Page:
by Wayne Jett, Classical Capital:
Since 2010, the biggest banks of Wall Street have accepted business risks totaling hundreds of trillions of dollars under contracts called financial derivatives. Under those contracts, the big banks indemnify other firms against risks of losses, accept payments of “premiums” in exchange for taking the risks, and book the profits, making executives look good and the banks appear profitable. But, if the risked losses ultimately are realized a bank, the accounts of the bank’s ordinary depositors are subject to total loss!
Who on Earth has permitted this potential financial and social atrocity to exist? The answer, thanks to the Dodd-Frank Wall Street Reform and Consumer Protection Act of 2010, is the Federal Reserve.
Financial Reform By Friends of Wall Street
Under Dodd-Frank, the Fed was made regulator of banks in the U. S. The Fed is a private corporation with majority interests owned and controlled by Wall Street’s banks. What could go wrong?
During most of the nine years since 2010, the Fed has treated regional and small banks like red-headed step-children. Those banks don’t have the multi-national corporations as depositors or borrowers. Their clientele traditionally are Main Street, industrial and medium-to-small businesses.
Once becoming regulator of these banks, the Fed increased their reserve requirements so high that many were driven out of business or nearly so. To disguise the problem, the Fed actually began paying interest on un-invested reserves, so the smaller banks could maintain a degree of profitability. But these banks were weakened and the business community was less well served as consequences of the Fed’s actions.
While those smaller borrowers starved for credit, the Fed’s TBTF Wall Street banks and their hedge fund satellites were awash in liquidity for use in investment tactics of every design. Hedge funds, for example, love to find low-margin transactions and then multiply their profits by replicating the same deal with “lots and lots and lots of leverage.”
That kind of borrowing blows profits into the financial sector while vacuuming available credit away from productive businesses. Even overnight repurchase credit is consumed almost entirely by the financial sector’s suction, creating risks of a liquidity calamity that can do great damage quickly. This explains partly the Fed’s recent activities greatly increasing lending activities through repurchase agreements.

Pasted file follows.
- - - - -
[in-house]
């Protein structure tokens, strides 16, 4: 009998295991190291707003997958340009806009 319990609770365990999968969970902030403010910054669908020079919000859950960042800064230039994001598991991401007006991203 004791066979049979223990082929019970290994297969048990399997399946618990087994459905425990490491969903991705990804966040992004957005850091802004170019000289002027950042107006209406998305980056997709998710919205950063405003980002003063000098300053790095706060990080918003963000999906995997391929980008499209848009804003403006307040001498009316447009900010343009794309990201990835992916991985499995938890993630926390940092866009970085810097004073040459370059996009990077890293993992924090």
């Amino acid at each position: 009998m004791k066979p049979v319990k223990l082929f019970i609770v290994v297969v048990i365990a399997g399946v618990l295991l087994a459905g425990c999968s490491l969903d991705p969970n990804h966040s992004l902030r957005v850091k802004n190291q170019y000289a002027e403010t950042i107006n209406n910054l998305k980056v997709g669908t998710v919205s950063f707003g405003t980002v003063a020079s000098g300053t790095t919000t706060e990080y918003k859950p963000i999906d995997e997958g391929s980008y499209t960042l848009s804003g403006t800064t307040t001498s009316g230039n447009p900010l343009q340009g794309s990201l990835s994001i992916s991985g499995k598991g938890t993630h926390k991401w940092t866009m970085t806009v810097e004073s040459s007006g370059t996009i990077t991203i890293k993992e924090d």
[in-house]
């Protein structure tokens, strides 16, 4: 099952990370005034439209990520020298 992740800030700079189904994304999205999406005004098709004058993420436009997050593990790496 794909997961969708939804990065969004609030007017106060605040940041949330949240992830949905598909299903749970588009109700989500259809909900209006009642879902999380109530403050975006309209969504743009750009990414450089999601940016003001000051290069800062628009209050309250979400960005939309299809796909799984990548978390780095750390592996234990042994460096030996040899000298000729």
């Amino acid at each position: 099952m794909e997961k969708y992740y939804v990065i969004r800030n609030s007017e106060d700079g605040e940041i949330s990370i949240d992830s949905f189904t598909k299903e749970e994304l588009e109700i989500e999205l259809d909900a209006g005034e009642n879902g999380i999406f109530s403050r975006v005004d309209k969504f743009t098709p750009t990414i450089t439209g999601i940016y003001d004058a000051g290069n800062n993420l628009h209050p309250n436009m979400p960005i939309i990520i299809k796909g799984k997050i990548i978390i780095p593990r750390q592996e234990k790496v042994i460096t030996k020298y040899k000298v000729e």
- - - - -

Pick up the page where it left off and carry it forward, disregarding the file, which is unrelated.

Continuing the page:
The Existing Crisis
In the aftermath of Dodd-Frank (enacted when the House, the Senate and the White House were controlled by the Democrat Party), financial risks taken on by TBTF banks have soared to become the worst nightmares of bank depositors. Failure of only one such bank could wipe out the Federal Deposit Insurance Corporation reserves for all banks without fully covering losses of the single big one.
In this context, did the Federal Reserve safeguard the interests of American depositors by requiring banks to segregate and insulate its banking business involving depositors’ funds from the high risk financial derivatives business? No, nothing of that sort. But the Fed actually did create and lend more than $350 billion to a single, badly run European bank – Deutsche Bank of Germany.
By the end of 2018, DB had taken on risks totaling $49 trillion under derivatives contracts. At year-end 2018, J. P. Morgan Chase Bank had derivatives risks of $48 trillion, Citigroup had derivatives risks of $47 trillion, and Goldman Sachs had derivatives risks of $42 trillion. The Fed contends that its $350 billion loan to DB reduced the likelihood that DB would default in its financial obligations to Morgan Chase, Citi and GS under their mutual dealings under derivatives contracts. Perhaps good for TBTF banks; not good for Americans, including bank depositors.
End The Fed – Regulate Banks Wisely
The truly alarming picture of financial instability reflected in these statistics proves to a certainty that the Federal Reserve should not have been appointed as regulator to guide Wall Street banks towards lower risk profiles than those existing during the financial crisis of 2008. Indeed, the results prove that both the House and Senate of 2010, plus the president, were puppets of the Wall Street banks, as is the Federal Reserve.
What ought to be done at the earliest date possible is to require by law that bank deposits be classified as first priority financial obligations of every bank doing business in the U. S., whether the bank is chartered as a national bank or a state bank. No bank should be permitted to accept deposits from the public and make those deposits subject to risks taken by the bank in financial derivatives or in any other contractual obligation.